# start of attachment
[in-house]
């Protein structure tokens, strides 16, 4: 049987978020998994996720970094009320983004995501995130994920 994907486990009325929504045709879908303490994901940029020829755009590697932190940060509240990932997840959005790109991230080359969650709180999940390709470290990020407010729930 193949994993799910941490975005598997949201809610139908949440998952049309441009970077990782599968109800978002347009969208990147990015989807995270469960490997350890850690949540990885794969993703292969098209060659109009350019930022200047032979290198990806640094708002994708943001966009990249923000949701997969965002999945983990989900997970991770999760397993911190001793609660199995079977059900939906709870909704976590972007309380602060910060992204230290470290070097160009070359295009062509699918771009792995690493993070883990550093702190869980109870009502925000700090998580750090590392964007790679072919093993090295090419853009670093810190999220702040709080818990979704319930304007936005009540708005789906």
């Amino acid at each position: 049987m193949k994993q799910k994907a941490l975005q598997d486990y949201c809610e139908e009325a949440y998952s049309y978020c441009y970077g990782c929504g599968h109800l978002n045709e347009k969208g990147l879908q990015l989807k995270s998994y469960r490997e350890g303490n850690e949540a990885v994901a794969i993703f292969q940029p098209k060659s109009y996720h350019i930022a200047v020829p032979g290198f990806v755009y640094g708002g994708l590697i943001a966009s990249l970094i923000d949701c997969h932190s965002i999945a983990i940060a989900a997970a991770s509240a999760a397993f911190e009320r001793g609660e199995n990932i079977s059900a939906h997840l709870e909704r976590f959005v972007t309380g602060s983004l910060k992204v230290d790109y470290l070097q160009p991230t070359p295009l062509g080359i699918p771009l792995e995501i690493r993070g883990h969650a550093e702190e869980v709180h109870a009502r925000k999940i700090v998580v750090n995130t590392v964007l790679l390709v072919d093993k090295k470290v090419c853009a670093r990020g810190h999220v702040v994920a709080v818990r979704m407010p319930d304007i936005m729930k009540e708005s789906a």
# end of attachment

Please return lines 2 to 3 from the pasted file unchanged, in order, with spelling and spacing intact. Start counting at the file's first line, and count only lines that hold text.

């Protein structure tokens, strides 16, 4: 049987978020998994996720970094009320983004995501995130994920 994907486990009325929504045709879908303490994901940029020829755009590697932190940060509240990932997840959005790109991230080359969650709180999940390709470290990020407010729930 193949994993799910941490975005598997949201809610139908949440998952049309441009970077990782599968109800978002347009969208990147990015989807995270469960490997350890850690949540990885794969993703292969098209060659109009350019930022200047032979290198990806640094708002994708943001966009990249923000949701997969965002999945983990989900997970991770999760397993911190001793609660199995079977059900939906709870909704976590972007309380602060910060992204230290470290070097160009070359295009062509699918771009792995690493993070883990550093702190869980109870009502925000700090998580750090590392964007790679072919093993090295090419853009670093810190999220702040709080818990979704319930304007936005009540708005789906």
């Amino acid at each position: 049987m193949k994993q799910k994907a941490l975005q598997d486990y949201c809610e139908e009325a949440y998952s049309y978020c441009y970077g990782c929504g599968h109800l978002n045709e347009k969208g990147l879908q990015l989807k995270s998994y469960r490997e350890g303490n850690e949540a990885v994901a794969i993703f292969q940029p098209k060659s109009y996720h350019i930022a200047v020829p032979g290198f990806v755009y640094g708002g994708l590697i943001a966009s990249l970094i923000d949701c997969h932190s965002i999945a983990i940060a989900a997970a991770s509240a999760a397993f911190e009320r001793g609660e199995n990932i079977s059900a939906h997840l709870e909704r976590f959005v972007t309380g602060s983004l910060k992204v230290d790109y470290l070097q160009p991230t070359p295009l062509g080359i699918p771009l792995e995501i690493r993070g883990h969650a550093e702190e869980v709180h109870a009502r925000k999940i700090v998580v750090n995130t590392v964007l790679l390709v072919d093993k090295k470290v090419c853009a670093r990020g810190h999220v702040v994920a709080v818990r979704m407010p319930d304007i936005m729930k009540e708005s789906a």